Tough regime cranks out test winners

Updated: 2014-06-06 07:44

By Hou Liqiang and Zhang Yu (China Daily)

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"Students from the big cities study according to their own interests, and have flexible minds and a wide knowledge base. Our minds were rigid because we were tightly controlled at high school."

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While many parents are obviously happy with the system, the teaching model has dissuaded some from sending their children to the school.

"I think the students there are fools and bookworms," one Hengshui city resident said. "After they graduate, they only work for other people and do not dare to start their own businesses. Their thoughts have been imprisoned," said the 35-year-old mother of two, who only gave her surname as Liu.

"I have thought it through and believe that other schools are more likely to guarantee a prosperous future for my children, she said.

'It's fabulous'

Not everyone is critical of the Hengshui High system, though. One freshman, who spoke on condition of anonymity, was effusive in his praise. "After entering the school I discovered that it's fabulous," said the boy, who hails from Baoding, 160 kilometers from Hengshui.

"It's not at all how outsiders describe it. It's not a demon school. Not hell, not purgatory," the 15-year-old said. "There is no rote learning. In fact, students at other schools do that. Some parents say many of the students are just bookworms, but it's not true. Even if you're a bookworm when you arrive, you'll soon change. Choosing to study here was absolutely the right decision," he said, adding that the school offers a variety of activities and clubs - he has joined three - and students are also given the opportunity to take part in national and international competitions, such as UN-style debates, basketball, table tennis and other sports.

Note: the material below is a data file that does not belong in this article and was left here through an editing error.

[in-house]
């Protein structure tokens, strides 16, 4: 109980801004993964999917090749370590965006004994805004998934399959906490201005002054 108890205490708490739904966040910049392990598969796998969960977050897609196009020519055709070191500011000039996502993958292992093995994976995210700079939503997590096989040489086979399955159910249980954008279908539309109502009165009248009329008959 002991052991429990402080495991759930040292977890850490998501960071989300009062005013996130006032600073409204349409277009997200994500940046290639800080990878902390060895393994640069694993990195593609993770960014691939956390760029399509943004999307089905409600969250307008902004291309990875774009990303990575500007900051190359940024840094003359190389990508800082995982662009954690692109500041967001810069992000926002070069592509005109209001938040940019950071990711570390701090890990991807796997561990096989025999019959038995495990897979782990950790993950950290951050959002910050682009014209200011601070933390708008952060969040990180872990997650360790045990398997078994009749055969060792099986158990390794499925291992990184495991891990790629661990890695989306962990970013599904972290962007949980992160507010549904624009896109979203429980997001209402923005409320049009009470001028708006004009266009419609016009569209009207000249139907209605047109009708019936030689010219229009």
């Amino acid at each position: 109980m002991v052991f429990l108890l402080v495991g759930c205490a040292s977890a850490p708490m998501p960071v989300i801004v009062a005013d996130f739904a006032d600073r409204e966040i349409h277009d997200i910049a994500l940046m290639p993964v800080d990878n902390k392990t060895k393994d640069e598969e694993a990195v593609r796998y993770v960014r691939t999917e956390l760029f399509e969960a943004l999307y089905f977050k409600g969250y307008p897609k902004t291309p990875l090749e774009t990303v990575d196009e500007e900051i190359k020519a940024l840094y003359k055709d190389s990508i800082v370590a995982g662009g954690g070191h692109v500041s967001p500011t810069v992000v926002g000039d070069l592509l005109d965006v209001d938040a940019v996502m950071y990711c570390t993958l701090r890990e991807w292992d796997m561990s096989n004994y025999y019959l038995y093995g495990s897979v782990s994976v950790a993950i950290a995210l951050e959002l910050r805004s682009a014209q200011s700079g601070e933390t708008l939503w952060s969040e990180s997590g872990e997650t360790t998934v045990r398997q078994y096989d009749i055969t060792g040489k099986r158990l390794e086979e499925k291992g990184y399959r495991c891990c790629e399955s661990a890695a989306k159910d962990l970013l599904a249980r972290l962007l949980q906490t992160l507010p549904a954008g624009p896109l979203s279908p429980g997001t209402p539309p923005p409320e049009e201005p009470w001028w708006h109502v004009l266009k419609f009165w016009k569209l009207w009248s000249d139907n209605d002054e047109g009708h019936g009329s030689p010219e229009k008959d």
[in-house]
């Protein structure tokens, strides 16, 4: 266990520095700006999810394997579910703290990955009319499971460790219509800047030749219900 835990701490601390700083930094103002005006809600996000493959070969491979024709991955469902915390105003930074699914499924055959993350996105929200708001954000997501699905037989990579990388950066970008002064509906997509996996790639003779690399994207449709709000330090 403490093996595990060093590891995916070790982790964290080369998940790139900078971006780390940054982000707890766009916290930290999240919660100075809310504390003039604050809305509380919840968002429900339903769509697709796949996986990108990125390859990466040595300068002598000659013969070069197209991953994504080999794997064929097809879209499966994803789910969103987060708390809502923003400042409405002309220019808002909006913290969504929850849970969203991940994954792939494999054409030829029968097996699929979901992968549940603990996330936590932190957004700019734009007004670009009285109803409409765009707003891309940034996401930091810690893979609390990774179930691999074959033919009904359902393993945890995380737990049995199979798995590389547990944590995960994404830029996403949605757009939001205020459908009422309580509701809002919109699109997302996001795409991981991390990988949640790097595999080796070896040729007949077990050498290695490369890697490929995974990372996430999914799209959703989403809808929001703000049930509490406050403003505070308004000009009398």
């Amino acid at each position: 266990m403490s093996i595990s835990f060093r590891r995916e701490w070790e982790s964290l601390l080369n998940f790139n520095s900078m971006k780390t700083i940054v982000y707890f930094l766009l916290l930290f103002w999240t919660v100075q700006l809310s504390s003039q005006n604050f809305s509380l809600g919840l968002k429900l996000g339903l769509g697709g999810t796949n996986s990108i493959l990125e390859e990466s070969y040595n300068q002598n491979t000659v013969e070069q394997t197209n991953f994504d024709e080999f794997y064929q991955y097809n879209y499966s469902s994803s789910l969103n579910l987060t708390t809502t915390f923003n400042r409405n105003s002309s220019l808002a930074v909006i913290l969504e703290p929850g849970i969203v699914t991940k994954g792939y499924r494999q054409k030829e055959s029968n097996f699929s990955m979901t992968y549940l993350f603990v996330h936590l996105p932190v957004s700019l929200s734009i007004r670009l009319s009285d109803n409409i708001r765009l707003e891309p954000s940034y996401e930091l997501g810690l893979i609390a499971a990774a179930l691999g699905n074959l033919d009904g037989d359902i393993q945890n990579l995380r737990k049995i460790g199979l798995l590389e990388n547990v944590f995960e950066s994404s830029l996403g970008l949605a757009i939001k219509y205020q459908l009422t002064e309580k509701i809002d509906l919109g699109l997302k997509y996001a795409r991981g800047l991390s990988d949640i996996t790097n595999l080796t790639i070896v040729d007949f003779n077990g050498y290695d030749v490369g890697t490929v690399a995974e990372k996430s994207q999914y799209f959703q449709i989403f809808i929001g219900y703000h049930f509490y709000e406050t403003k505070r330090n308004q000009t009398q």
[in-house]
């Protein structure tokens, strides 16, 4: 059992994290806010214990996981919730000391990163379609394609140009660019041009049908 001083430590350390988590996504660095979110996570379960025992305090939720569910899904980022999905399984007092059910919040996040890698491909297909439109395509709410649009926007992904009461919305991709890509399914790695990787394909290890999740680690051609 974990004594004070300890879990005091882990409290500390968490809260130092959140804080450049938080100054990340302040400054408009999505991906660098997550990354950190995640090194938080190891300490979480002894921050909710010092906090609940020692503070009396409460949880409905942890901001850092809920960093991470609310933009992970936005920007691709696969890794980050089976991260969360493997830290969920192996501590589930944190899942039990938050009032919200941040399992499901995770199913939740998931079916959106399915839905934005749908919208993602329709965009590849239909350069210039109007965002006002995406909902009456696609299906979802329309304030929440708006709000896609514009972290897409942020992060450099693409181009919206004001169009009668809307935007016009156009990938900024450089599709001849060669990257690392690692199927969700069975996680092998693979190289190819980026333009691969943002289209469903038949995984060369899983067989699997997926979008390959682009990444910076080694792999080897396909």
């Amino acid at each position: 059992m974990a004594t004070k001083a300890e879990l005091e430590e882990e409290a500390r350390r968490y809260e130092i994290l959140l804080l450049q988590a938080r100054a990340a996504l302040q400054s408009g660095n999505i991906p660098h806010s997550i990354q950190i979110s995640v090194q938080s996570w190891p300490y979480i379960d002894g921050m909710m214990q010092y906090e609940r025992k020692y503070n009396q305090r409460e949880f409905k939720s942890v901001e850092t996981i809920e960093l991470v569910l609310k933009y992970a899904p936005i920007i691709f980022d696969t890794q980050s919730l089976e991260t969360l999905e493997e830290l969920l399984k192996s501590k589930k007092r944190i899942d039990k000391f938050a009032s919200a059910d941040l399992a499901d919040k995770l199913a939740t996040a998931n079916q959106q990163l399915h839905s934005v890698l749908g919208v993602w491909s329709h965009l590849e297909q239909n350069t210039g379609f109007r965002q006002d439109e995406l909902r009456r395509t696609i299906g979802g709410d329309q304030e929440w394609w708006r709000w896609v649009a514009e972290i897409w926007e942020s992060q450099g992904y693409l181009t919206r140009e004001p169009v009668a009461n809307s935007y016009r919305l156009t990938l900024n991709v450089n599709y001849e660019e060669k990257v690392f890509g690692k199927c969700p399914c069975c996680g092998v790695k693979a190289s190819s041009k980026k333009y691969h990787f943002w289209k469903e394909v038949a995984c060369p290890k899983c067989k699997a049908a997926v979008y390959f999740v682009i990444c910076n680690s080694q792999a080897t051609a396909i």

The school authorities declined a request for an interview, stating that the gaokao is a "sensitive time", and, "Any report, no matter whether it's positive or negative, will bring the school into new controversy".

Despite this, one teacher agreed to talk, but he declined to be named. "There's been a lot of criticism that we imprison the students, but that's not true - we certainly don't imprison their minds. The teachers only give lessons in half of the classes, and the rest of the time is for the students so they have time to think for themselves and improve themselves," he said.

"Although it's a boarding school, we guarantee access to outside information. Every year, we spend 400,000 yuan ($64,000) on the latest books. Every evening, the students can watch news broadcasts for 20 minutes, even during the gaokao period."

He said discipline is strict and the timetable regimented for good reason: "We have more than 5,000 students on campus. If every student followed their own inclination, what would happen to the school?"

Although the school declined our interview request, we were allowed to visit the campus. As he showed us around an exhibition about science and technology Nobel laureates, the teacher explained that the school is attempting to "plant a seed of interest in science and technology in the students' hearts".

He said the room, which contained 75 desktop computers, is open to students throughout the day. "They can come and search for any information they need at any time during class breaks or meal times," he said. "If our students are interested in a topic that's not covered by the textbooks, we offer them the opportunity to study it," he said, as we walked around a stadium where groups of students were playing table tennis and basketball.

"Six of our students were admitted by universities in Singapore - that's 25 percent of their intake from Hebei. So, if the school is an 'exam factory', does it follow that Singapore is also an exam factory?" he asked.

Some may consider the school's methods controversial, but it has played host to more than 170,000 visitors, mostly teachers and education professionals, in the past 10 years.